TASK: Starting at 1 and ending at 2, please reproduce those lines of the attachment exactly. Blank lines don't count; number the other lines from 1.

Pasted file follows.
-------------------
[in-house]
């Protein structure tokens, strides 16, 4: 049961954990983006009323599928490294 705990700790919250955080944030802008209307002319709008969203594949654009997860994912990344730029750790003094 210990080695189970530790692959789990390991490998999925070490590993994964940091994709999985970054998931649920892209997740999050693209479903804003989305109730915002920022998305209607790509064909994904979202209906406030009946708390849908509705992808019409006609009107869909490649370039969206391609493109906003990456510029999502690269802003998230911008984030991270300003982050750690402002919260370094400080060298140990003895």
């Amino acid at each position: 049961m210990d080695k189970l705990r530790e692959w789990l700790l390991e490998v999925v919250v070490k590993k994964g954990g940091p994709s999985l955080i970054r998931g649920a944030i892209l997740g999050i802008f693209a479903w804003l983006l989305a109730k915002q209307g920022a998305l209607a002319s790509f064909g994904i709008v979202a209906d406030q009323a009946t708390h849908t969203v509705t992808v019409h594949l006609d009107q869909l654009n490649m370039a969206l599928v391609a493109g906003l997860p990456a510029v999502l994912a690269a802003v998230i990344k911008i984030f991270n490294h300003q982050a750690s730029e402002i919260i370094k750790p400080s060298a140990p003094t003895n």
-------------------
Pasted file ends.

[in-house]
């Protein structure tokens, strides 16, 4: 049961954990983006009323599928490294 705990700790919250955080944030802008209307002319709008969203594949654009997860994912990344730029750790003094 210990080695189970530790692959789990390991490998999925070490590993994964940091994709999985970054998931649920892209997740999050693209479903804003989305109730915002920022998305209607790509064909994904979202209906406030009946708390849908509705992808019409006609009107869909490649370039969206391609493109906003990456510029999502690269802003998230911008984030991270300003982050750690402002919260370094400080060298140990003895």